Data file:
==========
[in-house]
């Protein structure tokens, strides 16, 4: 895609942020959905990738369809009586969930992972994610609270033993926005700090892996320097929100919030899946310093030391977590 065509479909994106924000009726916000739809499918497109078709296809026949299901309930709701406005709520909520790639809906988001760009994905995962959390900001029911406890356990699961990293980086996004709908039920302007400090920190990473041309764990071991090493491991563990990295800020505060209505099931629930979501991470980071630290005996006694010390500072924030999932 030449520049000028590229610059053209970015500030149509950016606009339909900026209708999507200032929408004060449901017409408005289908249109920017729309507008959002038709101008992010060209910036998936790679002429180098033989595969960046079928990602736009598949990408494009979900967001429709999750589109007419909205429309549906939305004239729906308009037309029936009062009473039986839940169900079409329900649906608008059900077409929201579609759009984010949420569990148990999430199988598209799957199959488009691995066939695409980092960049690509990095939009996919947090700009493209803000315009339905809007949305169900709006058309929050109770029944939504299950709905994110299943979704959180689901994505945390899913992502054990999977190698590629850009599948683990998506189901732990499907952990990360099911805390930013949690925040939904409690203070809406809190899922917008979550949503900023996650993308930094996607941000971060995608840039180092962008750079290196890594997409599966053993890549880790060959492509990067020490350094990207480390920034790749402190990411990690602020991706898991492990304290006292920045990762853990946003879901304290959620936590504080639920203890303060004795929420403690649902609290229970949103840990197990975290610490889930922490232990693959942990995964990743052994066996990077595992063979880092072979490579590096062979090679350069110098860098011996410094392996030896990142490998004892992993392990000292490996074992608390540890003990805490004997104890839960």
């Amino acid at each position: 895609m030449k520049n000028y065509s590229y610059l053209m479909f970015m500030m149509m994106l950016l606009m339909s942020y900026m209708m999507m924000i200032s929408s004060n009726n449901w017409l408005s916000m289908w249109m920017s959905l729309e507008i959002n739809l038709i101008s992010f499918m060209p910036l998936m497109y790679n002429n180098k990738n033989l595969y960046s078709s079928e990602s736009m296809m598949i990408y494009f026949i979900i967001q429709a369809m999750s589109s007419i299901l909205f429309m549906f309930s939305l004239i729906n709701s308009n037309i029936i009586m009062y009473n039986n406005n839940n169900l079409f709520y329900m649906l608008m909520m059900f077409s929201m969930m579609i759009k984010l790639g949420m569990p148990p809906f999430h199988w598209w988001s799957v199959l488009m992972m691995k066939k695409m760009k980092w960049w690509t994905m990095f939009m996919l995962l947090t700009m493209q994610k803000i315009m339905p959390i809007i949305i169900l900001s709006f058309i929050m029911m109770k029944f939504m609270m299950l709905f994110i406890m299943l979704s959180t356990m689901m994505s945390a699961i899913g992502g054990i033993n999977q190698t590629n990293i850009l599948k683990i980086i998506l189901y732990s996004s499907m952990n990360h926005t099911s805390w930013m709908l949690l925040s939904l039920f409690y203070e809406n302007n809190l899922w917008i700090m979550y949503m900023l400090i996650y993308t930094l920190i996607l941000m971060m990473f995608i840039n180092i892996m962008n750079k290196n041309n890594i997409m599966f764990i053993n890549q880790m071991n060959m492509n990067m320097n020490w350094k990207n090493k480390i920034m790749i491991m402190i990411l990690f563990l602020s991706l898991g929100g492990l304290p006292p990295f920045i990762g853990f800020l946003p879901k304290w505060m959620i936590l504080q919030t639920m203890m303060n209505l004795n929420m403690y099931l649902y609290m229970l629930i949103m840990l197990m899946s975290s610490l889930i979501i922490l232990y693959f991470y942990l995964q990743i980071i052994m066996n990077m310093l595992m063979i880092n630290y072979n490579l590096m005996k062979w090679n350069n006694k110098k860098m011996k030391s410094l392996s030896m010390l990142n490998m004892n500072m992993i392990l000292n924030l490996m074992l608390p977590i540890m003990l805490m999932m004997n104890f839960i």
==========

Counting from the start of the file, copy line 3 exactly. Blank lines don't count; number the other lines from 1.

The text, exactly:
């Amino acid at each position: 895609m030449k520049n000028y065509s590229y610059l053209m479909f970015m500030m149509m994106l950016l606009m339909s942020y900026m209708m999507m924000i200032s929408s004060n009726n449901w017409l408005s916000m289908w249109m920017s959905l729309e507008i959002n739809l038709i101008s992010f499918m060209p910036l998936m497109y790679n002429n180098k990738n033989l595969y960046s078709s079928e990602s736009m296809m598949i990408y494009f026949i979900i967001q429709a369809m999750s589109s007419i299901l909205f429309m549906f309930s939305l004239i729906n709701s308009n037309i029936i009586m009062y009473n039986n406005n839940n169900l079409f709520y329900m649906l608008m909520m059900f077409s929201m969930m579609i759009k984010l790639g949420m569990p148990p809906f999430h199988w598209w988001s799957v199959l488009m992972m691995k066939k695409m760009k980092w960049w690509t994905m990095f939009m996919l995962l947090t700009m493209q994610k803000i315009m339905p959390i809007i949305i169900l900001s709006f058309i929050m029911m109770k029944f939504m609270m299950l709905f994110i406890m299943l979704s959180t356990m689901m994505s945390a699961i899913g992502g054990i033993n999977q190698t590629n990293i850009l599948k683990i980086i998506l189901y732990s996004s499907m952990n990360h926005t099911s805390w930013m709908l949690l925040s939904l039920f409690y203070e809406n302007n809190l899922w917008i700090m979550y949503m900023l400090i996650y993308t930094l920190i996607l941000m971060m990473f995608i840039n180092i892996m962008n750079k290196n041309n890594i997409m599966f764990i053993n890549q880790m071991n060959m492509n990067m320097n020490w350094k990207n090493k480390i920034m790749i491991m402190i990411l990690f563990l602020s991706l898991g929100g492990l304290p006292p990295f920045i990762g853990f800020l946003p879901k304290w505060m959620i936590l504080q919030t639920m203890m303060n209505l004795n929420m403690y099931l649902y609290m229970l629930i949103m840990l197990m899946s975290s610490l889930i979501i922490l232990y693959f991470y942990l995964q990743i980071i052994m066996n990077m310093l595992m063979i880092n630290y072979n490579l590096m005996k062979w090679n350069n006694k110098k860098m011996k030391s410094l392996s030896m010390l990142n490998m004892n500072m992993i392990l000292n924030l490996m074992l608390p977590i540890m003990l805490m999932m004997n104890f839960i």